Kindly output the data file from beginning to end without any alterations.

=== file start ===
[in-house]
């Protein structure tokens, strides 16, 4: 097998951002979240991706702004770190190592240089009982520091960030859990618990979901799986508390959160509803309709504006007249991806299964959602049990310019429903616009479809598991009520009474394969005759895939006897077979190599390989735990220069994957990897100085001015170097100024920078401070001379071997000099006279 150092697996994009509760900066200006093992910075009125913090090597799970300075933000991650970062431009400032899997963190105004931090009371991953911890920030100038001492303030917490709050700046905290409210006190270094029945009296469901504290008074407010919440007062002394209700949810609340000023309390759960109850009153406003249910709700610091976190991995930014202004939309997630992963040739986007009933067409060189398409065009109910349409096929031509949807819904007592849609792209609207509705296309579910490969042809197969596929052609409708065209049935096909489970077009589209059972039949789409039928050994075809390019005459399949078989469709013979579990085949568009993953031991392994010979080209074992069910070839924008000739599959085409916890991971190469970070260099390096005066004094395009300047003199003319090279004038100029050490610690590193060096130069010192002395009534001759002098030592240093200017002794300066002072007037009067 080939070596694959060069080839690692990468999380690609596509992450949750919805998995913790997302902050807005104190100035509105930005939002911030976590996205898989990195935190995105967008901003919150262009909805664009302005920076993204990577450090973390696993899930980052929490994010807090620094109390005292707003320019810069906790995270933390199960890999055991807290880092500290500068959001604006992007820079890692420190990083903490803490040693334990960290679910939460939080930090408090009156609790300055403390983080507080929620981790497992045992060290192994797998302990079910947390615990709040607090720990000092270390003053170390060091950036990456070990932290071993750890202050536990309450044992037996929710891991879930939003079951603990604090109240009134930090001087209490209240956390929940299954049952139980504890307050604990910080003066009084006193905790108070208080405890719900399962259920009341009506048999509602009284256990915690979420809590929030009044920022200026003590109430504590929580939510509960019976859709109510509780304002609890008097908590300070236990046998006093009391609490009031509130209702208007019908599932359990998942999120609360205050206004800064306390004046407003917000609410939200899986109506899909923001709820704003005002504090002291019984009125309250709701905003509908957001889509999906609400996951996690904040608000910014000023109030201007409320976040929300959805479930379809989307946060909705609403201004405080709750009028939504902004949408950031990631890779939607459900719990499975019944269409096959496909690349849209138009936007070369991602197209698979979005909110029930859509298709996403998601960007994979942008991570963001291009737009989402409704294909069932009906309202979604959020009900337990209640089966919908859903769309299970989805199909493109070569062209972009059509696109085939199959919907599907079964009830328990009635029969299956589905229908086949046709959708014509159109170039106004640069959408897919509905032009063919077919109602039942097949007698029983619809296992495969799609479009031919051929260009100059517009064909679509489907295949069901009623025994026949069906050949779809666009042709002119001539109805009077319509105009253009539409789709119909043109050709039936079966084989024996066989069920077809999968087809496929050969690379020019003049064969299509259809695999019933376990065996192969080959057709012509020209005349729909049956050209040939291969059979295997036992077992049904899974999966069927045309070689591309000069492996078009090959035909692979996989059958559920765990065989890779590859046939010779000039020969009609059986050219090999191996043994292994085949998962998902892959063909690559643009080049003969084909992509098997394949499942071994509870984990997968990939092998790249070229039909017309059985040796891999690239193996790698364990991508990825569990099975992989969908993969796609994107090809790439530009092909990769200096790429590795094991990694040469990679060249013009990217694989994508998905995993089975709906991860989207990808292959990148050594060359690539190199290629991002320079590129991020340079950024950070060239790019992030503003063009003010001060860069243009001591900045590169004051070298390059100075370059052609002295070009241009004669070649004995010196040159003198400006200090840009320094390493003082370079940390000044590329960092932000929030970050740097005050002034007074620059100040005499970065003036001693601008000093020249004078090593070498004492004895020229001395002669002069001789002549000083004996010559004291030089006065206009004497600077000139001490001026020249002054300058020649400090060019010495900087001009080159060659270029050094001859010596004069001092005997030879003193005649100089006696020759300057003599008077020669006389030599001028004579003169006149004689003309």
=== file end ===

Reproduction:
[in-house]
């Protein structure tokens, strides 16, 4: 097998951002979240991706702004770190190592240089009982520091960030859990618990979901799986508390959160509803309709504006007249991806299964959602049990310019429903616009479809598991009520009474394969005759895939006897077979190599390989735990220069994957990897100085001015170097100024920078401070001379071997000099006279 150092697996994009509760900066200006093992910075009125913090090597799970300075933000991650970062431009400032899997963190105004931090009371991953911890920030100038001492303030917490709050700046905290409210006190270094029945009296469901504290008074407010919440007062002394209700949810609340000023309390759960109850009153406003249910709700610091976190991995930014202004939309997630992963040739986007009933067409060189398409065009109910349409096929031509949807819904007592849609792209609207509705296309579910490969042809197969596929052609409708065209049935096909489970077009589209059972039949789409039928050994075809390019005459399949078989469709013979579990085949568009993953031991392994010979080209074992069910070839924008000739599959085409916890991971190469970070260099390096005066004094395009300047003199003319090279004038100029050490610690590193060096130069010192002395009534001759002098030592240093200017002794300066002072007037009067 080939070596694959060069080839690692990468999380690609596509992450949750919805998995913790997302902050807005104190100035509105930005939002911030976590996205898989990195935190995105967008901003919150262009909805664009302005920076993204990577450090973390696993899930980052929490994010807090620094109390005292707003320019810069906790995270933390199960890999055991807290880092500290500068959001604006992007820079890692420190990083903490803490040693334990960290679910939460939080930090408090009156609790300055403390983080507080929620981790497992045992060290192994797998302990079910947390615990709040607090720990000092270390003053170390060091950036990456070990932290071993750890202050536990309450044992037996929710891991879930939003079951603990604090109240009134930090001087209490209240956390929940299954049952139980504890307050604990910080003066009084006193905790108070208080405890719900399962259920009341009506048999509602009284256990915690979420809590929030009044920022200026003590109430504590929580939510509960019976859709109510509780304002609890008097908590300070236990046998006093009391609490009031509130209702208007019908599932359990998942999120609360205050206004800064306390004046407003917000609410939200899986109506899909923001709820704003005002504090002291019984009125309250709701905003509908957001889509999906609400996951996690904040608000910014000023109030201007409320976040929300959805479930379809989307946060909705609403201004405080709750009028939504902004949408950031990631890779939607459900719990499975019944269409096959496909690349849209138009936007070369991602197209698979979005909110029930859509298709996403998601960007994979942008991570963001291009737009989402409704294909069932009906309202979604959020009900337990209640089966919908859903769309299970989805199909493109070569062209972009059509696109085939199959919907599907079964009830328990009635029969299956589905229908086949046709959708014509159109170039106004640069959408897919509905032009063919077919109602039942097949007698029983619809296992495969799609479009031919051929260009100059517009064909679509489907295949069901009623025994026949069906050949779809666009042709002119001539109805009077319509105009253009539409789709119909043109050709039936079966084989024996066989069920077809999968087809496929050969690379020019003049064969299509259809695999019933376990065996192969080959057709012509020209005349729909049956050209040939291969059979295997036992077992049904899974999966069927045309070689591309000069492996078009090959035909692979996989059958559920765990065989890779590859046939010779000039020969009609059986050219090999191996043994292994085949998962998902892959063909690559643009080049003969084909992509098997394949499942071994509870984990997968990939092998790249070229039909017309059985040796891999690239193996790698364990991508990825569990099975992989969908993969796609994107090809790439530009092909990769200096790429590795094991990694040469990679060249013009990217694989994508998905995993089975709906991860989207990808292959990148050594060359690539190199290629991002320079590129991020340079950024950070060239790019992030503003063009003010001060860069243009001591900045590169004051070298390059100075370059052609002295070009241009004669070649004995010196040159003198400006200090840009320094390493003082370079940390000044590329960092932000929030970050740097005050002034007074620059100040005499970065003036001693601008000093020249004078090593070498004492004895020229001395002669002069001789002549000083004996010559004291030089006065206009004497600077000139001490001026020249002054300058020649400090060019010495900087001009080159060659270029050094001859010596004069001092005997030879003193005649100089006696020759300057003599008077020669006389030599001028004579003169006149004689003309």